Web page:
Her constant aim was to cultivate the most elevated principles of conduct, and her after-life proves she accomplished her purpose. In the twentieth year of her age, she was married to Mr. William Seton, a highly respected merchant of New York City, like herself, a member of the Episcopalian Church. He was a gentleman of amiable disposition and excellent family, and had spent a portion of his early life in a mercantile house in Leghorn. This fact, we shall see, was a dispensation of Providence for the wonderful career marked out for Elizabeth.

Mr. Seton’s worldly affairs were in a flourishing condition at the time of his marriage, but Divine Providence never permitted the mind of Mrs. Seton to be dazzled by her brilliant prospects. She always kept in view that Heaven’s blessings are the reward of patience and submission, and that earth is a place of pilgrimage. She was one of those highly gifted souls who are borne up by their own natural impulses to the attainment of the true, the good and the beautiful. Such sentiments are everywhere manifested in her writings and were prominent in her thoughts and conversations. Her letters breathe a tender love of God and resignation to His Adorable Will. When she writes of cheerful things, her soul pours itself forth in expressions of childlike gratitude, if of sorrowful events, she remembers the joys of Heaven, and reflects that patient resignation to the decrees of Divine Providence will bring sweetest peace and lasting happiness. Every impulse of heart or will shows her close union with God.

Like all great souls, she was visited by trials of mind. The tempter placed before her ardent imagination the deceptive beauties of Jean Jacques Rousseau and Voltaire; but their poisonous charms could not long hold enthralled so pure and noble a soul as that of Mrs. Elizabeth Ann Seton, whom God was leading to do such great things for His honor and glory.

In the beginning of the year 1800, Mr. Seton’s temporal affairs became embarrassed, and then, more than ever, Mrs. Seton proved herself the strong woman and Christian help-mate to her husband. How often must he have realized the truth of Holy Writ, “Who shall find a valiant woman? Far and from the uttermost coasts is the price of her. The heart of her husband trusteth her and she shall have no need of spoils. She will render him good and not evil, all the days of her life.”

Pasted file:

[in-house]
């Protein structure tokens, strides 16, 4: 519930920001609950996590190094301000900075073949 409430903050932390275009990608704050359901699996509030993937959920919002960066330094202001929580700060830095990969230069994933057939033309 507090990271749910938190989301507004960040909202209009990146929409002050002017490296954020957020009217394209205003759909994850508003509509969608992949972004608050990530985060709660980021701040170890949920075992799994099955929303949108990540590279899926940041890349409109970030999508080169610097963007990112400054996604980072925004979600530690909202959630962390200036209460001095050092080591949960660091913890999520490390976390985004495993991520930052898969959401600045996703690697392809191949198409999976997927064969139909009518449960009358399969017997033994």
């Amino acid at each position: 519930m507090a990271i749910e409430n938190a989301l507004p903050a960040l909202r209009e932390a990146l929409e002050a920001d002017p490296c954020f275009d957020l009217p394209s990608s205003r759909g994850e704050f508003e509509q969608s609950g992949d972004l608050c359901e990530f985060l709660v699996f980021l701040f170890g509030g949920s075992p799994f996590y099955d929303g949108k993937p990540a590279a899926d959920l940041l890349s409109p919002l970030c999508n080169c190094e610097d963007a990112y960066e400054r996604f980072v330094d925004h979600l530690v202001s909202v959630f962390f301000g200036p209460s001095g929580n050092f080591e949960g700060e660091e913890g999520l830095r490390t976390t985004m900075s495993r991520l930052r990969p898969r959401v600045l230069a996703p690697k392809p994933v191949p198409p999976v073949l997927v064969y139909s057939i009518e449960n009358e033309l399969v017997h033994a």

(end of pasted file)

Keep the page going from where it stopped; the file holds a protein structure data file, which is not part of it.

Mrs. Seton was not only cheerful at the approach of adversity, but she did everything in her power to stay the unhappy influence of this sudden change on her husband’s mind. “Hearts and fortunes must never sink together,” she wrote to a friend. She often spent the greater part of the night in helping her husband to arrange his papers, her sympathy and companionship bracing him for the trial now at hand.

When the tide of fortune changed, she was the mother of four children – Anna Maria, William, Richard and Catherine Josephine. She was ever the most devoted mother, and from their first moments of intelligence, instilled into her children’s hearts, a tender love of God and of virtue. As she was the most filial of daughters, the object of her father’s unbounded love and admiration, a strong, earnest, loving wife, the support and delight of her husband, the fondest of mothers and most beloved by her children, so, in time, did she become the vessel of oil and honey permeating the love which was to nourish the Sisters of Charity from end to end of these United States.

In August, 1801, Mrs. Seton’s heart was torn with grief at the serious illness of her beloved father, who after laboring long and faithfully among the yellow fever patients of New York, fell a victim to its poisonous touch. During his hours of delirium, Elizabeth suffered untold agony. To the thought that she was about to lose this beloved parent, came the fear for his eternal welfare. In the depths of her anguish, she took her baby daughter Catherine from the cradle, and lifting her up towards Heaven, begged God to accept her darling’s life for her father’s soul. God spared the infant and gave Mrs. Seton the consolation of hearing her father use frequently the name of his Redeemer, words she never before heard from his lips. He died calmly, his hand placed in hers, August 17, 1801. Who can picture the grief of his affectionate daughter, and who can estimate the advance her soul made in the way of grace? She wrote to her sister-in-law, Rebecca, “Your poor sister’s only refuge is the ‘Father that can not he removed.'”